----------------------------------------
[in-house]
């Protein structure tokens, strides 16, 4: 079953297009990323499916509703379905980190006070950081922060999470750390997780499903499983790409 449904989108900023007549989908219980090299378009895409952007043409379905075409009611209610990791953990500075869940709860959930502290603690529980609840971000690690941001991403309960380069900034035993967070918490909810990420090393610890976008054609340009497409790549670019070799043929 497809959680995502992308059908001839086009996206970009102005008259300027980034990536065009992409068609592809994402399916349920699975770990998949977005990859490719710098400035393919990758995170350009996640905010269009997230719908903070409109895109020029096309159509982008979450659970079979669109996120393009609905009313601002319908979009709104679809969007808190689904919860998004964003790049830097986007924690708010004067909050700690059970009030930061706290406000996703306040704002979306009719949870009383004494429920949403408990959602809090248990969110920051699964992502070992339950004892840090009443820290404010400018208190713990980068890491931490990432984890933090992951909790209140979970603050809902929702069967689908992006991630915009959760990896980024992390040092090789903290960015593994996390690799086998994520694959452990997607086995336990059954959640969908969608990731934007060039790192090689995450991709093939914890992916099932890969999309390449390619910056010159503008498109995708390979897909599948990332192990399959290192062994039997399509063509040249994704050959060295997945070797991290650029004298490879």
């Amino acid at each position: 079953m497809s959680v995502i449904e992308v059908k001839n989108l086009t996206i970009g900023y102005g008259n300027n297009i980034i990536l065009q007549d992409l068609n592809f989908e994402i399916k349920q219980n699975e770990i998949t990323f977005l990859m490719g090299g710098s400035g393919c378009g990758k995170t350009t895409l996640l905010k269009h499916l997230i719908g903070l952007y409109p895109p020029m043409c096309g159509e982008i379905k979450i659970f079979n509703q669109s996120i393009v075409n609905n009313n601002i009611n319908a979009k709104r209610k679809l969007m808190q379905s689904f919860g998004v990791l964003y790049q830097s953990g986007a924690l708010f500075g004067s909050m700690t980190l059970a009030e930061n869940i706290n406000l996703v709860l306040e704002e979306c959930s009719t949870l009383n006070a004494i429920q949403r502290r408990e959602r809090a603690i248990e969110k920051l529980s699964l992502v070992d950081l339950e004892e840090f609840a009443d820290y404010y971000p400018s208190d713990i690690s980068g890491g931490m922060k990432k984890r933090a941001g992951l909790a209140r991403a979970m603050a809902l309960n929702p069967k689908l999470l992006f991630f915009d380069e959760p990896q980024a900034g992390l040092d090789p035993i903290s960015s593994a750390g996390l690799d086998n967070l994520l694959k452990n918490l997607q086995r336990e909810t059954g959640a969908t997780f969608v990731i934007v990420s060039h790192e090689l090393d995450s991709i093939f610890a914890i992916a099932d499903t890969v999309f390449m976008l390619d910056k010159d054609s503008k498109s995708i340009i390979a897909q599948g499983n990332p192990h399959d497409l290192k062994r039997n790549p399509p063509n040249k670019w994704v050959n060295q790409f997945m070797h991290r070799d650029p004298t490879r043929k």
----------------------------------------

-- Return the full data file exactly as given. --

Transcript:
[in-house]
């Protein structure tokens, strides 16, 4: 079953297009990323499916509703379905980190006070950081922060999470750390997780499903499983790409 449904989108900023007549989908219980090299378009895409952007043409379905075409009611209610990791953990500075869940709860959930502290603690529980609840971000690690941001991403309960380069900034035993967070918490909810990420090393610890976008054609340009497409790549670019070799043929 497809959680995502992308059908001839086009996206970009102005008259300027980034990536065009992409068609592809994402399916349920699975770990998949977005990859490719710098400035393919990758995170350009996640905010269009997230719908903070409109895109020029096309159509982008979450659970079979669109996120393009609905009313601002319908979009709104679809969007808190689904919860998004964003790049830097986007924690708010004067909050700690059970009030930061706290406000996703306040704002979306009719949870009383004494429920949403408990959602809090248990969110920051699964992502070992339950004892840090009443820290404010400018208190713990980068890491931490990432984890933090992951909790209140979970603050809902929702069967689908992006991630915009959760990896980024992390040092090789903290960015593994996390690799086998994520694959452990997607086995336990059954959640969908969608990731934007060039790192090689995450991709093939914890992916099932890969999309390449390619910056010159503008498109995708390979897909599948990332192990399959290192062994039997399509063509040249994704050959060295997945070797991290650029004298490879």
């Amino acid at each position: 079953m497809s959680v995502i449904e992308v059908k001839n989108l086009t996206i970009g900023y102005g008259n300027n297009i980034i990536l065009q007549d992409l068609n592809f989908e994402i399916k349920q219980n699975e770990i998949t990323f977005l990859m490719g090299g710098s400035g393919c378009g990758k995170t350009t895409l996640l905010k269009h499916l997230i719908g903070l952007y409109p895109p020029m043409c096309g159509e982008i379905k979450i659970f079979n509703q669109s996120i393009v075409n609905n009313n601002i009611n319908a979009k709104r209610k679809l969007m808190q379905s689904f919860g998004v990791l964003y790049q830097s953990g986007a924690l708010f500075g004067s909050m700690t980190l059970a009030e930061n869940i706290n406000l996703v709860l306040e704002e979306c959930s009719t949870l009383n006070a004494i429920q949403r502290r408990e959602r809090a603690i248990e969110k920051l529980s699964l992502v070992d950081l339950e004892e840090f609840a009443d820290y404010y971000p400018s208190d713990i690690s980068g890491g931490m922060k990432k984890r933090a941001g992951l909790a209140r991403a979970m603050a809902l309960n929702p069967k689908l999470l992006f991630f915009d380069e959760p990896q980024a900034g992390l040092d090789p035993i903290s960015s593994a750390g996390l690799d086998n967070l994520l694959k452990n918490l997607q086995r336990e909810t059954g959640a969908t997780f969608v990731i934007v990420s060039h790192e090689l090393d995450s991709i093939f610890a914890i992916a099932d499903t890969v999309f390449m976008l390619d910056k010159d054609s503008k498109s995708i340009i390979a897909q599948g499983n990332p192990h399959d497409l290192k062994r039997n790549p399509p063509n040249k670019w994704v050959n060295q790409f997945m070797h991290r070799d650029p004298t490879r043929k």